Are supplements a sham?

A CHOICE study questions the efficacy of complementary medicines and supplements, with questions also arising as to whether they should be recommended by pharmacists.

Around seven out of 10 Australians take some form of supplement. However, health experts say there is very little evidence that they work.

The same experts say that, because of the prominent shelf space supplements occupy in pharmacies, and because one in three pharmacists recommend some form of alternative medicine to combat conditions such as stress, most Australians just assume that complimentary medicine is effective.

While vitamins can be useful for treating specific deficiencies, Australians who habitually use multivitamins “are pissing money down the toilet”, says Adjunct Associate Professor Ken Harvey from the Department of Epidemiology and Preventive Medicine at Monash University.

“What you need is a good diet,” he added.

This is a point on which the Australian Self Medication Industry (ASMI) agrees.

“Vitamin and mineral supplements can play an important role for the 52 per cent of Australian adults who do not eat the recommended intake of fruit or the 92 per cent who do not eat the recommended intake of vegetables each day.”

Other key findings in the CHOICE study include:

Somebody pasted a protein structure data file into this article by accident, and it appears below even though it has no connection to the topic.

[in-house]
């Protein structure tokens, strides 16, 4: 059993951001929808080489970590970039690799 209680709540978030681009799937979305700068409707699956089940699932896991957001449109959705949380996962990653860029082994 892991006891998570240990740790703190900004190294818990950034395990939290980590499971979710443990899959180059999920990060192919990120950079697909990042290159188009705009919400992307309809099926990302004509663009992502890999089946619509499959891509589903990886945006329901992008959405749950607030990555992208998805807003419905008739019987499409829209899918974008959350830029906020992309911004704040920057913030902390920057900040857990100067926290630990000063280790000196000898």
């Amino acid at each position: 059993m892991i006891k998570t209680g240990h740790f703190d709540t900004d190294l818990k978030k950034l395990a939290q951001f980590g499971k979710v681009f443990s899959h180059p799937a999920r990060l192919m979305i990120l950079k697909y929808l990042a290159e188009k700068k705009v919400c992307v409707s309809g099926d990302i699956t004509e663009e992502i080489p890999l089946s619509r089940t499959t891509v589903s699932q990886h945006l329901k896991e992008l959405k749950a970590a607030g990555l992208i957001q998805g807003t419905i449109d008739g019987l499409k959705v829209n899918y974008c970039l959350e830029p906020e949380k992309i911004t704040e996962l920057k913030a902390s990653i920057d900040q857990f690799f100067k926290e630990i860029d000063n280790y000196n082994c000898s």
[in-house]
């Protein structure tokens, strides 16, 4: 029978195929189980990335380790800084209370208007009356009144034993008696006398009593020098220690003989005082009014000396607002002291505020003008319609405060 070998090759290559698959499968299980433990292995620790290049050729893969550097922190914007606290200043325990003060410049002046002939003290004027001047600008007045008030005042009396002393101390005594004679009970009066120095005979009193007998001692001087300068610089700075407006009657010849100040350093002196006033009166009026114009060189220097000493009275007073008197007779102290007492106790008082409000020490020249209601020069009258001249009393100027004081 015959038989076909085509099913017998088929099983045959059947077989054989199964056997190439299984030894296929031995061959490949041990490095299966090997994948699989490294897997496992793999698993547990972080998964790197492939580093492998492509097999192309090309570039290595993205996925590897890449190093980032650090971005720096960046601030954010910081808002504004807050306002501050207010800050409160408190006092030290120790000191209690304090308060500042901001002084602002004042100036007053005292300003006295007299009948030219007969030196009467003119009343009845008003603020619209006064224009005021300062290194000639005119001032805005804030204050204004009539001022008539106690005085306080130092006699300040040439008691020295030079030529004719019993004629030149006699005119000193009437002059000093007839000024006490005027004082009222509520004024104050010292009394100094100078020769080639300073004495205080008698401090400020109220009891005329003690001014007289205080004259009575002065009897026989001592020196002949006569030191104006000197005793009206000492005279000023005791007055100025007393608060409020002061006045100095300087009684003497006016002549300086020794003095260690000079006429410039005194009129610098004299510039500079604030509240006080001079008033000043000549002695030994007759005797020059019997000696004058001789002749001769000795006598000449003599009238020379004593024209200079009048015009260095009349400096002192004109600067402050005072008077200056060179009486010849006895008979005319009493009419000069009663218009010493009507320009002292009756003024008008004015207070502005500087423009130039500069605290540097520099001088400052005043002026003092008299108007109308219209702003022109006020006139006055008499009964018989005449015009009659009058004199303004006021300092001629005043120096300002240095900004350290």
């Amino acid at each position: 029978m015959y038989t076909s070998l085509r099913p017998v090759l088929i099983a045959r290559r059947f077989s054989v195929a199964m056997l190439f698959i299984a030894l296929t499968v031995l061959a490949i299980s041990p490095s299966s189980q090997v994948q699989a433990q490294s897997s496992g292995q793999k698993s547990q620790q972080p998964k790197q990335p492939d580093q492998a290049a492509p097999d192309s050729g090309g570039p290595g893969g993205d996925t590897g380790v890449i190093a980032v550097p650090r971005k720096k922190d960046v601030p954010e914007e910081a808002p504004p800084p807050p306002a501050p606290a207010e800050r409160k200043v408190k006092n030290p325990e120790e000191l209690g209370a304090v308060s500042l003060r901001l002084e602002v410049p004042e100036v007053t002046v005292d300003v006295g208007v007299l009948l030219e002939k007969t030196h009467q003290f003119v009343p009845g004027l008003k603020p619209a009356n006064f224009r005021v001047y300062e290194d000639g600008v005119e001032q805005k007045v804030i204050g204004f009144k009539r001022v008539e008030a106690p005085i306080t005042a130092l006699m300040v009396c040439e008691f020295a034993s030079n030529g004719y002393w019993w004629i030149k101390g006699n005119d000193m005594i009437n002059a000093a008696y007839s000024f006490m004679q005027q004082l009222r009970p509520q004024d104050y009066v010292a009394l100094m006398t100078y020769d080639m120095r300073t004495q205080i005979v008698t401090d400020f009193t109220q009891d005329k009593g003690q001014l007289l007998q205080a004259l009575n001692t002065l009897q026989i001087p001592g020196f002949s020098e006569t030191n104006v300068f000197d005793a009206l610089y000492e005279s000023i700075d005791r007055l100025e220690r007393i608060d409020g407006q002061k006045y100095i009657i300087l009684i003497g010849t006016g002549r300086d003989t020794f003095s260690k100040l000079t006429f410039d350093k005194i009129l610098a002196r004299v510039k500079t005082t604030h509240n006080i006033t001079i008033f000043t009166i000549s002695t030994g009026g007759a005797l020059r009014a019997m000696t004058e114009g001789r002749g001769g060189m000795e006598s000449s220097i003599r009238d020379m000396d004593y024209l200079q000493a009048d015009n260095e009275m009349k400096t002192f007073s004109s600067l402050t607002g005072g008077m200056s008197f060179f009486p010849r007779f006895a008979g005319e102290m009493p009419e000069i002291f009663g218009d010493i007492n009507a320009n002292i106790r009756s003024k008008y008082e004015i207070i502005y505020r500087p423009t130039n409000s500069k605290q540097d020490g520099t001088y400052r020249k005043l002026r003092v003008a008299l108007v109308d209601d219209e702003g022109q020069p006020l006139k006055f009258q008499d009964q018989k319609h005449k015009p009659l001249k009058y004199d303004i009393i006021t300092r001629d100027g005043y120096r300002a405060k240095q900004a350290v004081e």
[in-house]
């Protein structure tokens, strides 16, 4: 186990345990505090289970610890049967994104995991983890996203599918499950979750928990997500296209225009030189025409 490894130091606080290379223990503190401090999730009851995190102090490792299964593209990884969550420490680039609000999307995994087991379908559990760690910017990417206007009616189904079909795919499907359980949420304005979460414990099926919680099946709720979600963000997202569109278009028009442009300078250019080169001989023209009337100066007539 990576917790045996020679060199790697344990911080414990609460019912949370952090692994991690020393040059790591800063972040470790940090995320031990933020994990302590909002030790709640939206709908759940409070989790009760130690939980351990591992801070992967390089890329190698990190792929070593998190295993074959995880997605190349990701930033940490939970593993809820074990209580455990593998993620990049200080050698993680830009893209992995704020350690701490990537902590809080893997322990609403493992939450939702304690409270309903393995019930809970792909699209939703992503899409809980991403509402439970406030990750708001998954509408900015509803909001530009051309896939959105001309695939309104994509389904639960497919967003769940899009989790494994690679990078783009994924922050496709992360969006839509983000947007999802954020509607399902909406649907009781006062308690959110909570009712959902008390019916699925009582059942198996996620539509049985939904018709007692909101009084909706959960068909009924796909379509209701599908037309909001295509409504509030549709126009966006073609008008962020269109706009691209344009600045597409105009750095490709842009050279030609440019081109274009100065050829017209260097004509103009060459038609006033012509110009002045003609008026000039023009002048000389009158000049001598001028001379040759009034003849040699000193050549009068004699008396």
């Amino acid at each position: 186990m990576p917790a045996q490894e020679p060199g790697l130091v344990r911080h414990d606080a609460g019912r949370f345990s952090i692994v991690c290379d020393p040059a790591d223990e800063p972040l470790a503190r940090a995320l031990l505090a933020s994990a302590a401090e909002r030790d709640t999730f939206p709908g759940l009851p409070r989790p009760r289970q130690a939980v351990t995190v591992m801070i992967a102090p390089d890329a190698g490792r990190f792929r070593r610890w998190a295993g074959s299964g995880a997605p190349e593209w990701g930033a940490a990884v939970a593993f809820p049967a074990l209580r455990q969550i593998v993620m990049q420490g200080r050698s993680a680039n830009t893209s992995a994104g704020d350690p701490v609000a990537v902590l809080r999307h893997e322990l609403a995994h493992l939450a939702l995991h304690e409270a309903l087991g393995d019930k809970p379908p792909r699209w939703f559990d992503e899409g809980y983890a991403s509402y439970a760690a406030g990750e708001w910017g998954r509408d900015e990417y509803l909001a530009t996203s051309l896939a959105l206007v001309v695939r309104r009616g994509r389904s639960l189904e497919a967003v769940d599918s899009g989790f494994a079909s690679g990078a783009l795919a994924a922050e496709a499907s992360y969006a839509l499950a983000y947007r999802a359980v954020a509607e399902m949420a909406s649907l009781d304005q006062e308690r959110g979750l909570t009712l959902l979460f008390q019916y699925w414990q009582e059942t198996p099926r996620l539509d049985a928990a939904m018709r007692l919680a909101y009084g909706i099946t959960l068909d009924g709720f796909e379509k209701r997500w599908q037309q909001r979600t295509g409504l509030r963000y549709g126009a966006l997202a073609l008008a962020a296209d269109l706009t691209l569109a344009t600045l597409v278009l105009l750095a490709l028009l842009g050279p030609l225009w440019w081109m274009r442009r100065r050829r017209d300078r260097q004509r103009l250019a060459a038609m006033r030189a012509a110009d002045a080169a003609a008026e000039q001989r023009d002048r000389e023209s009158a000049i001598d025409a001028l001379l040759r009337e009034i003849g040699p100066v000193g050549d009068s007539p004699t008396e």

• 46 per cent of pharmacists recommend products containing a mixture of B vitamins and possibly other vitamins, minerals and herbs
  • 26 per cent recommend Bach flower remedies to treat stress
  • eight per cent recommend magnesium supplements.

The Australian Medical Association (AMA) is concerned about the lack of evidence showing that these types remedies work.

“What a lot of Australians have is very expensive urine,” said AMA President Michael Gannon.

The Therapeutic Goods Administration is pushing for reform that compels companies to prove the value of such therapies.

“The new reforms will support Australian consumers make informed choices about the use of complementary medicines and help protect consumers from potentially misleading therapeutic claims”.

Read more at CHOICE

Do you take supplements? Are you convinced of their efficacy?

Related articles:
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The danger of dietary supplements
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Written by Leon Della Bosca

Leon Della Bosca has worked in publishing and media in one form or another for around 25 years. He's a voracious reader, word spinner and art, writing, design, painting, drawing, travel and photography enthusiast. You'll often find him roaming through galleries or exploring the streets of his beloved Melbourne and surrounding suburbs, sketchpad or notebook in hand, smiling.


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